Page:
Let us be open to noticing new things about ourselves as we read this text:
  • Where do we participate in systems that oppress others?
  • Where do we grapple and grasp for power?
  • Where are we challenging the systems even when it will cost us something?
  • Are we following the voice of the Good Shepherd who calls us to critique these systems and follow the path to abundant life?”[6]

As we engage the scripture as a congregation, as denominations and as a global movement we must pay attention to how it  authentically, deeply, and honestly  leads to more questions than answers.  The Gospel should make us a little uncomfortable at first and very uncomfortable by the end.  The Gospel is written to comfort the afflicted and afflict those who are in comfort… so comeback to the text, look at the questions asked here today, and pray on them. Then ask this question; where Christ is shepherding you to?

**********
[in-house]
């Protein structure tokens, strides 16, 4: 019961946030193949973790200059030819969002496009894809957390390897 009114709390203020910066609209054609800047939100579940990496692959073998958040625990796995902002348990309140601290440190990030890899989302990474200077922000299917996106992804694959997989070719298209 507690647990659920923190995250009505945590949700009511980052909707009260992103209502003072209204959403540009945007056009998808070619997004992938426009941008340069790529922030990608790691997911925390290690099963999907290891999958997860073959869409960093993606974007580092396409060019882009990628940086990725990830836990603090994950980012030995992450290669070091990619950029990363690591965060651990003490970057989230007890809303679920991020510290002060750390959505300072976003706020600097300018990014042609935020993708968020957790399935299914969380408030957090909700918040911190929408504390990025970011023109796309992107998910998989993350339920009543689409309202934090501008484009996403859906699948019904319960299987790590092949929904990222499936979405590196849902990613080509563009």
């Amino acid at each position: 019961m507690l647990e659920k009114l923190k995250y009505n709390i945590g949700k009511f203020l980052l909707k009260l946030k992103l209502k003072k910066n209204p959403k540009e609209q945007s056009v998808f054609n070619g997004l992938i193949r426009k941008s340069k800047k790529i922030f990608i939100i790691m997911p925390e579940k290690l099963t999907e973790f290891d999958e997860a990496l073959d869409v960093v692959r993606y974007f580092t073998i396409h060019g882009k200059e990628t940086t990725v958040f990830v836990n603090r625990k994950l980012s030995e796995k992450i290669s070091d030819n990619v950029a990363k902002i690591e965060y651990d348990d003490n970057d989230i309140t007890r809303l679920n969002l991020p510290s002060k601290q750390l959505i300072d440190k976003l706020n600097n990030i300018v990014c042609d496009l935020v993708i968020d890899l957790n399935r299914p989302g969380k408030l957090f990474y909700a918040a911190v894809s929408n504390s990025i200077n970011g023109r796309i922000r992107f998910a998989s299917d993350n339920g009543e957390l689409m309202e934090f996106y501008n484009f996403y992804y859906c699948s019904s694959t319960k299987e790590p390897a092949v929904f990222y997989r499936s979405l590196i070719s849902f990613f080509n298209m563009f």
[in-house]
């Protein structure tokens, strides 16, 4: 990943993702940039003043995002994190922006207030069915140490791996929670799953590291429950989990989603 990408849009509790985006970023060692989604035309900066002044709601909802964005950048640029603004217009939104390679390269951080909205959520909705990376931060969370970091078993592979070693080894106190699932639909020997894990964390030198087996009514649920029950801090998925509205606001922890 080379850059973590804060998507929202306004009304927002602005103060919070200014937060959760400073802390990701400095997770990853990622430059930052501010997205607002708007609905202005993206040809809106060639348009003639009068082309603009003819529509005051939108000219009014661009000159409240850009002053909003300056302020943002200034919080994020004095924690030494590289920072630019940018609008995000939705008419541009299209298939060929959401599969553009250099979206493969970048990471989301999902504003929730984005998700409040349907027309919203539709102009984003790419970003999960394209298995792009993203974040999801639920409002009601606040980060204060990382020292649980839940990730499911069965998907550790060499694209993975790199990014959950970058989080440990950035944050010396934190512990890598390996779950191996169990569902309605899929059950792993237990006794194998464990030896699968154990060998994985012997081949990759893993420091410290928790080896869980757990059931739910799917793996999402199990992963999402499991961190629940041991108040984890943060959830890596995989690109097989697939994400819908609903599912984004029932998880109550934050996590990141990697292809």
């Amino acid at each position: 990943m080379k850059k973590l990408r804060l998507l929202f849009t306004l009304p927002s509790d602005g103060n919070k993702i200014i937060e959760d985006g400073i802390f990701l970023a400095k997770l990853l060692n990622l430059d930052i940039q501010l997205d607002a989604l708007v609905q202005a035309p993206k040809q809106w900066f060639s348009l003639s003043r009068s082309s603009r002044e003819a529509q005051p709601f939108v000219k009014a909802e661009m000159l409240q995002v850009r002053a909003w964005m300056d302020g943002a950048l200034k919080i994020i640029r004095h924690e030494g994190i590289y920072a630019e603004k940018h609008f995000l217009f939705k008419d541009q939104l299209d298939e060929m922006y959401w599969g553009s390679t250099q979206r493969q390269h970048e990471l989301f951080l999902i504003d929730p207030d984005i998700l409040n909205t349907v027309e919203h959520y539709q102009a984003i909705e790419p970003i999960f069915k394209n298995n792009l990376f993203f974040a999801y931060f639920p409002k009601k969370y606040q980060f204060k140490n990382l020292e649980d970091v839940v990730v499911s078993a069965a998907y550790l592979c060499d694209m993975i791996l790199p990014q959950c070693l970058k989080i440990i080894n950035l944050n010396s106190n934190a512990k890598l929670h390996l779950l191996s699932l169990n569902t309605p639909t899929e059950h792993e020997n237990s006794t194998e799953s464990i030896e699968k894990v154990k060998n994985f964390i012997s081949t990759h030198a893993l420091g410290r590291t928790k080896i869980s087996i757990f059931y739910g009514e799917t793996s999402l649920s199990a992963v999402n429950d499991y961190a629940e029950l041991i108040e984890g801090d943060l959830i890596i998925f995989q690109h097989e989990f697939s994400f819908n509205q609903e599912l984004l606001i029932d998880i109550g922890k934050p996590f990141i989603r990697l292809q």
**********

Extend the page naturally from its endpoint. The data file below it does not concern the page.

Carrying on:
A call to prayer
The early disciples devoted themselves to prayer,
The teachings of the apostles, and sharing the bread of life.
They were a people of prayer,
Who shared their joys and concerns,
Their passions and sorrows,
With one another and with the Lord.
For burdens shared and burdens lessened,
And joys shared and joys enriched,
Come, let us follow their example and lift our prayers to God

Please write your joys and concerns in the comment section and I will lift them up after this hymn

Blessed be the tie that Binds #393

Let us pray the prayer Jesus taught us

Our Creator, who art in heaven, Hallowed be thy name. Thy kin-dom come, Thy will be done on earth, as it is in heaven. Give us this day our daily bread. And forgive us our trespasses, as we forgive those who trespass against us. And lead us not into temptation, but deliver us from evil: For Thine is the kin-dom, and the power, and the glory, forever. Amen

Normally this would be the call to the offering if you would care to you can mail in your offerings or go to the top of the webpage and click the donate now